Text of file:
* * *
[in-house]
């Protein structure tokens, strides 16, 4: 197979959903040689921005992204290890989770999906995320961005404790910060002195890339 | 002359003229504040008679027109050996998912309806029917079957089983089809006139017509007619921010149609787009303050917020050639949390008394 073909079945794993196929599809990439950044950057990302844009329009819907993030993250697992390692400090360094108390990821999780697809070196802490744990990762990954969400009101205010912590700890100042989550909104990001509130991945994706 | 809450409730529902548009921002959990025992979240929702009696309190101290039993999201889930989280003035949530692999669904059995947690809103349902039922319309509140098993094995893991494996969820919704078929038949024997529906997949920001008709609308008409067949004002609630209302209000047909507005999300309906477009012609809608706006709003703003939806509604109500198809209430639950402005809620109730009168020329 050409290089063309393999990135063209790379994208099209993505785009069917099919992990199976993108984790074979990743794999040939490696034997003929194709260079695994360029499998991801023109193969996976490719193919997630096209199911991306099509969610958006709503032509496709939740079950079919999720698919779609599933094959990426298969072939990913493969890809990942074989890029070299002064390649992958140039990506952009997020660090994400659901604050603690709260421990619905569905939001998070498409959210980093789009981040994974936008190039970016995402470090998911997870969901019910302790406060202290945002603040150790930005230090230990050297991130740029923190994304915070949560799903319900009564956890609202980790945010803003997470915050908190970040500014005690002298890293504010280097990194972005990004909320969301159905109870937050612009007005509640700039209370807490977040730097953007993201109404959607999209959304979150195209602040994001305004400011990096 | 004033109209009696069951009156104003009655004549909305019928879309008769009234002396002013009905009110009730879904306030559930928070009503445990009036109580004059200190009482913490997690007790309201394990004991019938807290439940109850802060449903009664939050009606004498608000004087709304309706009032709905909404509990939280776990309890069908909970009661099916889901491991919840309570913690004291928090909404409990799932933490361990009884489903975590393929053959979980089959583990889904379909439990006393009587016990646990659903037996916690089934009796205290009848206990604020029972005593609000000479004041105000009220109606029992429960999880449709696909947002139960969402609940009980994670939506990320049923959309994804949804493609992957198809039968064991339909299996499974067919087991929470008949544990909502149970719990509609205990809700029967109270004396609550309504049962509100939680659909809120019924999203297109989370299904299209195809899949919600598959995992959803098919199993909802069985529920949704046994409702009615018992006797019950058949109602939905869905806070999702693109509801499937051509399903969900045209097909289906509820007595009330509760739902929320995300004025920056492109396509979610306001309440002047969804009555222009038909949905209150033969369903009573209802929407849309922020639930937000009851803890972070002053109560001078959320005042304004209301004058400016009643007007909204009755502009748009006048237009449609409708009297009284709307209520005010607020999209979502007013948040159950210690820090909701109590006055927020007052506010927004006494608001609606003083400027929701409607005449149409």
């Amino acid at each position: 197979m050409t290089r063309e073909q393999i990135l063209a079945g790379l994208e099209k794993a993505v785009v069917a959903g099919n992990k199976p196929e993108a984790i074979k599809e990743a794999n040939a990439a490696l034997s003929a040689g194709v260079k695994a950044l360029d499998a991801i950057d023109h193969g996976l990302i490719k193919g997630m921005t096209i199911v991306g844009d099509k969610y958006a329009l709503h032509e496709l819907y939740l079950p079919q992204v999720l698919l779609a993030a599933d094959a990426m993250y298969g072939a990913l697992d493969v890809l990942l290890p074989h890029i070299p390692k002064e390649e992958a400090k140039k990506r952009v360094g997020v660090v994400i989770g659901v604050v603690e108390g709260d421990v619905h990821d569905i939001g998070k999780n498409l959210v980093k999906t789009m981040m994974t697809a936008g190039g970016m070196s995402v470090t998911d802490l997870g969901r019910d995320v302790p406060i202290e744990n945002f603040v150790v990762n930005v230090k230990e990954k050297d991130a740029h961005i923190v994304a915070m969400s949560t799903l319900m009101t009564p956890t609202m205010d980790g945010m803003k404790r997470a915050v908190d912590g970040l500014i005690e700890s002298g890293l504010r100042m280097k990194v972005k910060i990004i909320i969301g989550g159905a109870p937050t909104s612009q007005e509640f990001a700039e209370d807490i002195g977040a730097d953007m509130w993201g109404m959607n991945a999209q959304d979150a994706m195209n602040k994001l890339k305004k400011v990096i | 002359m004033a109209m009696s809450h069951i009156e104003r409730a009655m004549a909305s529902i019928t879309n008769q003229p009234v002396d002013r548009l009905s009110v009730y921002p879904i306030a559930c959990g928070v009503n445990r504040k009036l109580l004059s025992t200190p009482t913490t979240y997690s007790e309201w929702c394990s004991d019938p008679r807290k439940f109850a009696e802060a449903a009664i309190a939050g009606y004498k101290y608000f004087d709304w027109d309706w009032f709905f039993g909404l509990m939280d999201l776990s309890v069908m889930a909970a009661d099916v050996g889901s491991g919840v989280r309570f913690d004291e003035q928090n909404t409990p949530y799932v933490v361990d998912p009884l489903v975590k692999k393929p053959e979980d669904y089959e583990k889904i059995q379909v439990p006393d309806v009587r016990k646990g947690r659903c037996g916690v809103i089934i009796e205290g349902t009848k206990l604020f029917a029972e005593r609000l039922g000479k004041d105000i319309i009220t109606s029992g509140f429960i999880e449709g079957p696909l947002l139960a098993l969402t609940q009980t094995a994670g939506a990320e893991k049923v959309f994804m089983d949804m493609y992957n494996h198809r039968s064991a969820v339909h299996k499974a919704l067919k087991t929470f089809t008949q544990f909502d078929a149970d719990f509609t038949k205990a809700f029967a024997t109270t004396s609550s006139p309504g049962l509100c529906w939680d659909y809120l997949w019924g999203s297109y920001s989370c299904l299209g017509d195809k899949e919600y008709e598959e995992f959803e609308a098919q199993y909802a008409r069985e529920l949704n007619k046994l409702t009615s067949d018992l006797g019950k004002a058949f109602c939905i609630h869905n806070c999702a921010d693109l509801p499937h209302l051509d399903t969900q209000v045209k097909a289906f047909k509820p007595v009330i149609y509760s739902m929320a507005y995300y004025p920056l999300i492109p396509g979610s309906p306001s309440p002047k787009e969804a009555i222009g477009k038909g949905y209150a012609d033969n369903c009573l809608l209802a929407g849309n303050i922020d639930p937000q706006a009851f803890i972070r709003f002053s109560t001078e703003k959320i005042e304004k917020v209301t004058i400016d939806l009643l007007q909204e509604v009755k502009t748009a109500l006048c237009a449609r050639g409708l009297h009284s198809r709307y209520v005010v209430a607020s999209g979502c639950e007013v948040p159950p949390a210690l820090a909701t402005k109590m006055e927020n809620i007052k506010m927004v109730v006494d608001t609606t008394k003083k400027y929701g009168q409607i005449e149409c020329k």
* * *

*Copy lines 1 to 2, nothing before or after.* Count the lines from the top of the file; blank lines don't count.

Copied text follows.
[in-house]
């Protein structure tokens, strides 16, 4: 197979959903040689921005992204290890989770999906995320961005404790910060002195890339 | 002359003229504040008679027109050996998912309806029917079957089983089809006139017509007619921010149609787009303050917020050639949390008394 073909079945794993196929599809990439950044950057990302844009329009819907993030993250697992390692400090360094108390990821999780697809070196802490744990990762990954969400009101205010912590700890100042989550909104990001509130991945994706 | 809450409730529902548009921002959990025992979240929702009696309190101290039993999201889930989280003035949530692999669904059995947690809103349902039922319309509140098993094995893991494996969820919704078929038949024997529906997949920001008709609308008409067949004002609630209302209000047909507005999300309906477009012609809608706006709003703003939806509604109500198809209430639950402005809620109730009168020329 050409290089063309393999990135063209790379994208099209993505785009069917099919992990199976993108984790074979990743794999040939490696034997003929194709260079695994360029499998991801023109193969996976490719193919997630096209199911991306099509969610958006709503032509496709939740079950079919999720698919779609599933094959990426298969072939990913493969890809990942074989890029070299002064390649992958140039990506952009997020660090994400659901604050603690709260421990619905569905939001998070498409959210980093789009981040994974936008190039970016995402470090998911997870969901019910302790406060202290945002603040150790930005230090230990050297991130740029923190994304915070949560799903319900009564956890609202980790945010803003997470915050908190970040500014005690002298890293504010280097990194972005990004909320969301159905109870937050612009007005509640700039209370807490977040730097953007993201109404959607999209959304979150195209602040994001305004400011990096 | 004033109209009696069951009156104003009655004549909305019928879309008769009234002396002013009905009110009730879904306030559930928070009503445990009036109580004059200190009482913490997690007790309201394990004991019938807290439940109850802060449903009664939050009606004498608000004087709304309706009032709905909404509990939280776990309890069908909970009661099916889901491991919840309570913690004291928090909404409990799932933490361990009884489903975590393929053959979980089959583990889904379909439990006393009587016990646990659903037996916690089934009796205290009848206990604020029972005593609000000479004041105000009220109606029992429960999880449709696909947002139960969402609940009980994670939506990320049923959309994804949804493609992957198809039968064991339909299996499974067919087991929470008949544990909502149970719990509609205990809700029967109270004396609550309504049962509100939680659909809120019924999203297109989370299904299209195809899949919600598959995992959803098919199993909802069985529920949704046994409702009615018992006797019950058949109602939905869905806070999702693109509801499937051509399903969900045209097909289906509820007595009330509760739902929320995300004025920056492109396509979610306001309440002047969804009555222009038909949905209150033969369903009573209802929407849309922020639930937000009851803890972070002053109560001078959320005042304004209301004058400016009643007007909204009755502009748009006048237009449609409708009297009284709307209520005010607020999209979502007013948040159950210690820090909701109590006055927020007052506010927004006494608001609606003083400027929701409607005449149409």